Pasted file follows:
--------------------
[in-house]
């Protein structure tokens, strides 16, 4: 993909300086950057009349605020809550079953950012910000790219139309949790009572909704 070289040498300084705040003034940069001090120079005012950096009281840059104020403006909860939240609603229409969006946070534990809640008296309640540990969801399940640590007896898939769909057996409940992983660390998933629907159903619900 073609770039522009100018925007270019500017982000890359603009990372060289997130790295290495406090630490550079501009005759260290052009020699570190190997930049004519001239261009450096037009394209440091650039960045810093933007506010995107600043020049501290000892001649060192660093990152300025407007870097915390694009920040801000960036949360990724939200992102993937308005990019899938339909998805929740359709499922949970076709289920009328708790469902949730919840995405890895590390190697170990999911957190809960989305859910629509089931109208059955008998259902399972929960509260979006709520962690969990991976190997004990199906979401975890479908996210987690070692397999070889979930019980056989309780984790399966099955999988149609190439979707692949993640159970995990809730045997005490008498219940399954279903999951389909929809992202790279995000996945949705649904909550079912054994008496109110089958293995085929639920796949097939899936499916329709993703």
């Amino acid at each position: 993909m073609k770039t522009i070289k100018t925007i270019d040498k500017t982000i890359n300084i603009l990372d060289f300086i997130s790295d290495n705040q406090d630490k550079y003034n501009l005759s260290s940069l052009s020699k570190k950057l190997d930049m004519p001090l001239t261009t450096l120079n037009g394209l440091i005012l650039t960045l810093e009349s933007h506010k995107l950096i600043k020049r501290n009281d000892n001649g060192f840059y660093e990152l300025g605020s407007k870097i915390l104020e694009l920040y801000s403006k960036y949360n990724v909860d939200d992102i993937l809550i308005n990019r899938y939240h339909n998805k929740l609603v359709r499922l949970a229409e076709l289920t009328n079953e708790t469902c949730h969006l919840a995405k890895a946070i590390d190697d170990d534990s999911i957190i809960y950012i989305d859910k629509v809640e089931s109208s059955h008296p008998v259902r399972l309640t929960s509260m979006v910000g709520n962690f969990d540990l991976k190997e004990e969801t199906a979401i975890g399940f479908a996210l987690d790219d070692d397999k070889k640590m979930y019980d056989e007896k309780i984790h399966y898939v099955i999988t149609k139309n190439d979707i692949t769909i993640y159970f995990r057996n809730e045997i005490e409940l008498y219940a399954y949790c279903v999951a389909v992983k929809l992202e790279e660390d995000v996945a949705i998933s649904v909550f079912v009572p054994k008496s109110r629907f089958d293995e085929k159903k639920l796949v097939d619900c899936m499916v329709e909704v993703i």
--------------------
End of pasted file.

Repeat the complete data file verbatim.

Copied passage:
[in-house]
């Protein structure tokens, strides 16, 4: 993909300086950057009349605020809550079953950012910000790219139309949790009572909704 070289040498300084705040003034940069001090120079005012950096009281840059104020403006909860939240609603229409969006946070534990809640008296309640540990969801399940640590007896898939769909057996409940992983660390998933629907159903619900 073609770039522009100018925007270019500017982000890359603009990372060289997130790295290495406090630490550079501009005759260290052009020699570190190997930049004519001239261009450096037009394209440091650039960045810093933007506010995107600043020049501290000892001649060192660093990152300025407007870097915390694009920040801000960036949360990724939200992102993937308005990019899938339909998805929740359709499922949970076709289920009328708790469902949730919840995405890895590390190697170990999911957190809960989305859910629509089931109208059955008998259902399972929960509260979006709520962690969990991976190997004990199906979401975890479908996210987690070692397999070889979930019980056989309780984790399966099955999988149609190439979707692949993640159970995990809730045997005490008498219940399954279903999951389909929809992202790279995000996945949705649904909550079912054994008496109110089958293995085929639920796949097939899936499916329709993703």
């Amino acid at each position: 993909m073609k770039t522009i070289k100018t925007i270019d040498k500017t982000i890359n300084i603009l990372d060289f300086i997130s790295d290495n705040q406090d630490k550079y003034n501009l005759s260290s940069l052009s020699k570190k950057l190997d930049m004519p001090l001239t261009t450096l120079n037009g394209l440091i005012l650039t960045l810093e009349s933007h506010k995107l950096i600043k020049r501290n009281d000892n001649g060192f840059y660093e990152l300025g605020s407007k870097i915390l104020e694009l920040y801000s403006k960036y949360n990724v909860d939200d992102i993937l809550i308005n990019r899938y939240h339909n998805k929740l609603v359709r499922l949970a229409e076709l289920t009328n079953e708790t469902c949730h969006l919840a995405k890895a946070i590390d190697d170990d534990s999911i957190i809960y950012i989305d859910k629509v809640e089931s109208s059955h008296p008998v259902r399972l309640t929960s509260m979006v910000g709520n962690f969990d540990l991976k190997e004990e969801t199906a979401i975890g399940f479908a996210l987690d790219d070692d397999k070889k640590m979930y019980d056989e007896k309780i984790h399966y898939v099955i999988t149609k139309n190439d979707i692949t769909i993640y159970f995990r057996n809730e045997i005490e409940l008498y219940a399954y949790c279903v999951a389909v992983k929809l992202e790279e660390d995000v996945a949705i998933s649904v909550f079912v009572p054994k008496s109110r629907f089958d293995e085929k159903k639920l796949v097939d619900c899936m499916v329709e909704v993703i």